Learning to accept rejection


Kate Schrage

Harvard-Westlake strives to be an inclusive community, but at what point does inclusiveness compromise the pursuit of excellence?

Rejection is an unavoidable aspect of life. Harvard-Westlake is a college preparatory school for a reason. Emerging into the adult world without having experienced true rejection puts young adults at risk for unrealistic expectations. It is a high school’s job to prepare its students for the outside world– the good and the bad.

The campus buzzed with excitement. Students who had never auditioned for theater before were waiting for validation of their talent. The theater veterans were looking to see how high up their names landed on the cast list. Then, in a moment of silence, the Les Miserables cast list came out.

For the first time in almost two decades, everyone got a role in the musical.

This year, I applied to be a Peer Support Trainee. I felt strongly connected to the program and wanted nothing more than the position. To my disappointment, I was not selected. Though heartbroken, I came to terms with the fact that I will not always be able to get what I want and work for.

As a member of an improvisation group on campus, our frequent all-group rehearsals account for a significant amount of our unity and stage chemistry. With such a large ensemble for Les Miserables, all-cast rehearsals occur less often and could potentially lead to a slower rehearsal process. While large sports teams don’t exactly face the same issue, there are still downfalls to operating on a no-cuts basis.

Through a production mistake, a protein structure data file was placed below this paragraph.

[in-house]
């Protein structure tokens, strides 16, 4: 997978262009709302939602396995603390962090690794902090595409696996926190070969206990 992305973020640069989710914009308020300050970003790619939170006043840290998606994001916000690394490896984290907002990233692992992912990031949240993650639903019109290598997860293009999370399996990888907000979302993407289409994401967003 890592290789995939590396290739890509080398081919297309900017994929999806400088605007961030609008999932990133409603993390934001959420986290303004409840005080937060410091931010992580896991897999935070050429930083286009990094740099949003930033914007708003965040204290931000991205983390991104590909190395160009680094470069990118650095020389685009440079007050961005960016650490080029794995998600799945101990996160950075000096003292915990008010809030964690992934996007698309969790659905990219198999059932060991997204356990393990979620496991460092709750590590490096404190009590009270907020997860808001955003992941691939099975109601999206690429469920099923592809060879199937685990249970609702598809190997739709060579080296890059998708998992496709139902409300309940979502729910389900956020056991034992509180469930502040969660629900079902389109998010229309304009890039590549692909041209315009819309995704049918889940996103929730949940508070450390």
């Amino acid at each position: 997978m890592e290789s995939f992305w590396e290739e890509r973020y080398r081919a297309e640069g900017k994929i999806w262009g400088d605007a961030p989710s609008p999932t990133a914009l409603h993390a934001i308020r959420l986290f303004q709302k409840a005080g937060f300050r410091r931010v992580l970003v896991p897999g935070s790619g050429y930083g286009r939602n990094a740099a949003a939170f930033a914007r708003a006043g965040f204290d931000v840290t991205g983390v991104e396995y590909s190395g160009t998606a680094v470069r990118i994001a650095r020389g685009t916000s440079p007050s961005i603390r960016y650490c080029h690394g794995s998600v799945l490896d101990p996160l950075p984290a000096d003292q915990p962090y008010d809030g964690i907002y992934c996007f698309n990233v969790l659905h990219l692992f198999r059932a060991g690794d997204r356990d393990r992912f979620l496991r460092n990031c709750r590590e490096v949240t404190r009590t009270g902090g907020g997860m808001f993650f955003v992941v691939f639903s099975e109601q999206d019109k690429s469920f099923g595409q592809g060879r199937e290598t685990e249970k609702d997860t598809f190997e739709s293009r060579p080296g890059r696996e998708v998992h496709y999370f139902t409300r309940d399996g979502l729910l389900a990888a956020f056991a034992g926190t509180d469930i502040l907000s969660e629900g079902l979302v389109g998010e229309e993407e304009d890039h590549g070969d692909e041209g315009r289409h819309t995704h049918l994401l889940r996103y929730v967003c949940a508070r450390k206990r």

An all-inclusive policy for groups can also hinder the success of other students. For example, a sports team without cuts would allow players with lower skill levels to take game time from teammates with more experience, which ultimately compromises the standing of the team. While it can be hard to accept that one may not possess the skill to perform at a certain level, it’s reality.

Additionally, as students mature through the years of school and begin to consider their futures in college and beyond, they must come to terms with their strengths and weaknesses. A student with a lower skill level in a certain field may feel encouraged to pursue a future that they may not realistically be able to achieve. In order to prevent unrealistic expectations and to allow students to find their own unique strengths, rejection is necessary.

However, in our competitive environment, no-cut teams can be relieving.

Encouraging participation creates diversity in groups or teams and a more comfortable atmosphere that doesn’t heavily rely on competition. Students can explore their interests and improve their skills instead of relying on pre-existing ones.

While the value of inclusiveness cannot be understated, neither can the value of rejection. Being turned away from programs teaches students how to take criticism and turn upset into an incentive to improve.

We must shift our perspectives from seeing denial as a negative to viewing it as constructive criticism. Especially in a competitive environment such as Harvard-Westlake, all students are aiming to be the best. Unfortunately, not everyone can be. Strive for excellence, not perfection.